Fidlar – [Album]

Fidlar – [Album]

Sunday, 13 September 2015
ARTIST: Fidlar – [Album]
DATE: 09-13-15
REVIEW BY: Bill Adams
LABEL: Mom + Pop/Dine Alone

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It isn’t intended to sound condescending when I say that Fidlar has secured their seat at the head of the table where all of the unapologetic goofs in rock dine (they kicked the chair out from under Bunchofuckinggoofs) with their sophomore (and a little more sophomoric) effort. Too is the perfect kind of follow-up for a band like this; it’s loud (the volume it cranked-to-near-clipping on each of the album’s twelve tracks and there’s no looking back), it’s obnoxious (singer Zac Carper has no problem sounding like the biggest snot-ball in all creation as he pushes every lyric out through his nose), it’s dismissive (don’t lines like “Skip school/I’m already failing/ Told mom and dad that I’m bailing/ Cracked out and sleepless in Seattle/ Got drunk and barfed on my shadow” about sum it up?) and, for everyone who has bemoaned punk’s recent clean-cut image, it’s a welcome dream come true.

Fidlar’s fresh, obnoxious muse erupts like a fresh coat of dayglo paint as “40 oz. On Repeat” splatters out to open the album. There’s just no holding back, Fidlar throws everything at the wall to see what might stick together here; Brandon Schwartzel’s bass oozes molten candy all over Max Kuehn’s drums, and guitarist Elvis Kiehn’s thick sound stands up like a brick wall for Carper to scream at. The result feels like Queen’s “Somebody To Love” ran headfirst into Blur’s “Song 2” and knocked all possible irony out of both, and then picked up the strings from “Lucy In The Sky With Diamond” for shits and giggles. It could be argued that “40 oz. On Repeat” is just too over the top for its own good, but complainants need to lighten up – the song is silly, refreshing and fun.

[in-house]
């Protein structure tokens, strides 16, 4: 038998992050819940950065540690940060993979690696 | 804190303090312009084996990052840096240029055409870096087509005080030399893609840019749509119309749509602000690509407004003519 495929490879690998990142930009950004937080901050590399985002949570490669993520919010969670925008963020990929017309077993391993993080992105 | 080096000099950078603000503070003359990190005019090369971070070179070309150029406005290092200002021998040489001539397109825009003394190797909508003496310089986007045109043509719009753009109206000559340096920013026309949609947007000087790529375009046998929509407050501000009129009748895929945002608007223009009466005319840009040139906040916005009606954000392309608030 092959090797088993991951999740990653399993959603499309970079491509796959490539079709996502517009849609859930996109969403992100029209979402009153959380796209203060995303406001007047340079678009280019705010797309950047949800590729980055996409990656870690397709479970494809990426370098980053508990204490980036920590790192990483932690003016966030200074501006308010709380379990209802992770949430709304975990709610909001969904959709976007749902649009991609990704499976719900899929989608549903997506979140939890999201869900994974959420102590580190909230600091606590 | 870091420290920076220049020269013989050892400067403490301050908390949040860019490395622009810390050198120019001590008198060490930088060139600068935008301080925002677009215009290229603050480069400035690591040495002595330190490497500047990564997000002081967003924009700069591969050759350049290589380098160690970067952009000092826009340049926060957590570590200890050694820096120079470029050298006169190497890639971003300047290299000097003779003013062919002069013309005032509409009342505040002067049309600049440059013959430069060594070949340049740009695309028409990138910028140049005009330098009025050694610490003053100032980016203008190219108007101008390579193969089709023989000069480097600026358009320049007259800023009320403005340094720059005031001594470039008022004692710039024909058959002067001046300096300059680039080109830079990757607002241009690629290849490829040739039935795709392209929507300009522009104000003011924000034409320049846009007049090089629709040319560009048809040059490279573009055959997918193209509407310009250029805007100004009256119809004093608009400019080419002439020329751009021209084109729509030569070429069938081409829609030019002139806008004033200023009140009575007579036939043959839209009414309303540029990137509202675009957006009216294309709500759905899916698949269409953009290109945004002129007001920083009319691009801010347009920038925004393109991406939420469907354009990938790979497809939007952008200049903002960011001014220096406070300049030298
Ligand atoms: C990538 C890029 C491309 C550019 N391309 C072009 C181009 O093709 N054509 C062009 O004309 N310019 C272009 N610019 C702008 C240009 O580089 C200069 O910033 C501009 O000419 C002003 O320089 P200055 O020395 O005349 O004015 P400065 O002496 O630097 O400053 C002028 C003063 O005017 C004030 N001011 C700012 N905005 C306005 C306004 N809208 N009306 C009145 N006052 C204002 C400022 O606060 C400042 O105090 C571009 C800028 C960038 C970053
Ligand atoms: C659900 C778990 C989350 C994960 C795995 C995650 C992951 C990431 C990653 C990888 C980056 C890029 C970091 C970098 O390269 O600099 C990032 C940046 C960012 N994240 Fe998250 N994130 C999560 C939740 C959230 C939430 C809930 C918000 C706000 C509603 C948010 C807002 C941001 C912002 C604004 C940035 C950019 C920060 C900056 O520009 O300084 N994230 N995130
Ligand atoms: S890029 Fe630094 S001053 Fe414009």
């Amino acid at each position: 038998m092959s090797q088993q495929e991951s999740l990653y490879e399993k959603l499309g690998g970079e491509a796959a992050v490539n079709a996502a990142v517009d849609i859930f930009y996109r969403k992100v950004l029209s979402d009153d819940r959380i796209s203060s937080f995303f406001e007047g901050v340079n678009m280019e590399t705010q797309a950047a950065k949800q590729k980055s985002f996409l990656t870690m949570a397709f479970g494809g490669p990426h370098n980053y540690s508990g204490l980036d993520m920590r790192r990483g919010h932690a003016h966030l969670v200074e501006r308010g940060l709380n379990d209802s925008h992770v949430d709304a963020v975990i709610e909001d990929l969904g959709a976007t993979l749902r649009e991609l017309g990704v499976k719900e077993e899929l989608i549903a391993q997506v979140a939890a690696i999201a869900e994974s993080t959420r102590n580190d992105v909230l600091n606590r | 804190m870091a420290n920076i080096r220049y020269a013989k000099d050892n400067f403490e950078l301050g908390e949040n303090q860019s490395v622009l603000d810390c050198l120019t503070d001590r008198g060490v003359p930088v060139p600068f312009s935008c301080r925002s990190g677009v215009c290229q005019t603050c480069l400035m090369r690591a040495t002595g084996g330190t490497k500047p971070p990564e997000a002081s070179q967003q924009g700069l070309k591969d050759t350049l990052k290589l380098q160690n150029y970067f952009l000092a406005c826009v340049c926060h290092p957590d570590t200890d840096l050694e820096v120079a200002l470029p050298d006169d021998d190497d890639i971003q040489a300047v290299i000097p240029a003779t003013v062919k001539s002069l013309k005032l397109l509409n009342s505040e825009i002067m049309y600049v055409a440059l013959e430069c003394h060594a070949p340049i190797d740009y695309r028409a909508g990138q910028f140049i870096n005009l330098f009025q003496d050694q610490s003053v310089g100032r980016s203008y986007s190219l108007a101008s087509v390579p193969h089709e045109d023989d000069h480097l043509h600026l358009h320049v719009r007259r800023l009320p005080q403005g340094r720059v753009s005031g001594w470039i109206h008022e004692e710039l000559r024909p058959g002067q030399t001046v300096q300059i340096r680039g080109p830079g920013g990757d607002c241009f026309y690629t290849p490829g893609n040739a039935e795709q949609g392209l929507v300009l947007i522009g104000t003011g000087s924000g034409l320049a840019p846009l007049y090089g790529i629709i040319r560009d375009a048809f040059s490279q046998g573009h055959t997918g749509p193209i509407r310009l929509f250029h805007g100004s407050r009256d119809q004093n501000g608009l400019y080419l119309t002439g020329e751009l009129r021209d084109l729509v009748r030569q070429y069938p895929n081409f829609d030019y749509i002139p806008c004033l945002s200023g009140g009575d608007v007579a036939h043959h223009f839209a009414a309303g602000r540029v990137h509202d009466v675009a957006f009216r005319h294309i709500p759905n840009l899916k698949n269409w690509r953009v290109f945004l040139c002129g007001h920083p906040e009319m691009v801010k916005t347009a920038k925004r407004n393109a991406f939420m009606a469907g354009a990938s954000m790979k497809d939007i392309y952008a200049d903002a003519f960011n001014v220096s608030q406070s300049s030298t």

As the album continues, that “fun” quotient never diminishes. “Why Generation” covers one of the greatest whines ever committed to tape (check out the nasal “why” in the title lyric) in a thick layer of punk-y snot and more distortion than it knows what to do with while “Sober” satirizes every rant ever issued by a Daddy’s girl to her boyfriend before “Leave Me Alone” turns around and does the same thing to the classic, teenaged “No one understands me” plaint.

While not exactly original, hearing how Fidlar builds each of those songs is really cool; parents who grew up in the sarcasm-saturated Nineties will be able to recognize some of the ideas here as being similar to those which turned platinum in grunge and SoCal punk’s glory days, but they’ve now been re-framed to fit a thirty-something world-view, while their kids will also have something loud and obnoxious to play as a soundtrack to all their greatest new bad ideas too. Too plays to both groups of listeners evenly and, even better, does so in a manner which doesn’t try to look clever. This album just sticks to being garish and pigheaded and wins.

All that said, the obvious question turns to if all this was part of a plan on Fidlar’s part, but it’s hard to care one way or the other. Simply said, Too is great because it’s poppy, punk-y and has a gloriously miserable attitude all at once, all the way through. It’s been done before, but hasn’t been done this well in a really, really long time.



Too is out now. Buy it here on Amazon .

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